Shortly after running a headline that wrongly claimed Israel used "banned" shells during its war with Hezbollah, the Philadelphia Inquirer ran a correction.
UCLA professor Saree Makdisi weighed in on the Israel/Hezbollah war with an LA Times Op-Ed. filled with false charges against Israel.
Agence France Presse, an international news service that last year covered up U.S. demands on Syria to stop supporting Hezbollah and other terrorist groups, is again doctoring news about Hezbollah.
In the July 29-August 4, 2006 issue of the Lancet, a British medical journal, is an article by Sharmila Devi entitled "Gaza crisis continues to worsen as all eyes turn to Lebanon," which promotes a distorted view of the situation in Gaza and fails to provide essential context relating to the boycott of aid to the Hamas-dominated government.
The following is a response by an Israeli citizen to an article that was published last Wednesday in the Israeli daily Ma'ariv. The Ma'ariv article by an anonymous Lebanese writer described her perspective on the war.
Commenting on FoxNews after the Israeli attack against missile launchers in Qana which inadvertently killed 28 or more Lebanese civilians, United States Maj. Gen. Burton Moore, former head of Centcom, stated that contrary to many critics, Israel has been "very, very restrained" in its attacks.
A July 27 article in the New York Times about four UN officers killed in an outpost hit by Israeli fire ("U.N. Says It Protested to Israel for 6 Hours During Attack That Killed 4 Observers in Lebanon" by Warren Hoge), omitted crucial context about Hezbollah firing from or near UN positions.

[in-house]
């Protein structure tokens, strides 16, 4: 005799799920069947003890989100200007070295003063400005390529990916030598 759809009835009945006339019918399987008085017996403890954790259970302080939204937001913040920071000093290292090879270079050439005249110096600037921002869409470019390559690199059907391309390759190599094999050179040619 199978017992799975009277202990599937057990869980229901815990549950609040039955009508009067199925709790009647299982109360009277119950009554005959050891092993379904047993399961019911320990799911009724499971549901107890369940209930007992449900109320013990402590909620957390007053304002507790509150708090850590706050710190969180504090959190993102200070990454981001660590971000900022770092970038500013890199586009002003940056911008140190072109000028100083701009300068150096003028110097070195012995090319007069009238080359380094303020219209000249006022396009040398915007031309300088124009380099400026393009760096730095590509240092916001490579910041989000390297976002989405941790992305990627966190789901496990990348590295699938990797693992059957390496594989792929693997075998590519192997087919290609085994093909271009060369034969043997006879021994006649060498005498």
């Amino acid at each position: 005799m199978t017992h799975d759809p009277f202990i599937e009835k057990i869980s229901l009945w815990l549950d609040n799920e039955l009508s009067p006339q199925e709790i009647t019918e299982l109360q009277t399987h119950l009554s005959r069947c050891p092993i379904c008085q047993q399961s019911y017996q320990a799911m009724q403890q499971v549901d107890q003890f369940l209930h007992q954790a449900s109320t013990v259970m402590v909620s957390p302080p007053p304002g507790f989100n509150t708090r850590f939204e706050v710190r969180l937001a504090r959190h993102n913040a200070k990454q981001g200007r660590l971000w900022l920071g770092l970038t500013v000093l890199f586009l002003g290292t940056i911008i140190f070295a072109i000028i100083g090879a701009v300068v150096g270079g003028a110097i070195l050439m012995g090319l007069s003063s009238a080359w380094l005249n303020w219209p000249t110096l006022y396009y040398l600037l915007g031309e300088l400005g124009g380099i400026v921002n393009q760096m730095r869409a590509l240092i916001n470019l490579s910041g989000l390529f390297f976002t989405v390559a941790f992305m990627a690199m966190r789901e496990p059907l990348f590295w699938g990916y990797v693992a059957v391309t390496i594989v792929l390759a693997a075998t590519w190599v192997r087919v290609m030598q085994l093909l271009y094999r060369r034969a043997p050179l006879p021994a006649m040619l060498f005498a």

An independent panel commissioned by BBC's Board of Governors stated that the BBC does not consistently give a full and fair account of the Israeli-Arab conflict. Nowhere is this more evident than in the network's reporting on the latest crisis in Israel, Lebanon and Gaza.
Much has been reported about an explosion on a Gaza beach on June 9, 2006 which killed 7 people, including 3 children. There has been a video shown repeatedly of a young girl wailing with grief there, coming upon the dead body of her father, and photographs from this video displayed in newspapers. The media is reacting to this incident much as they did five years ago with the case of Mohammed Al Dura. But like that case, it is becoming doubtful that the explosion was from an Israeli source.
Saree Makdisi, a professor of English and comparative literature at UCLA, and a nephew of Edward Said, has inherited his uncle's political outlook ‑ an opposition to the existence of the state of Israel. Like Said, Makdisi has channeled his animosity into publishing anti‑Israel screeds full of false rhetoric. He has become, for instance, a regular contributor to the Los Angeles Times, despite a November 2004 Op‑Ed which was corrected due to factual errors and distortions.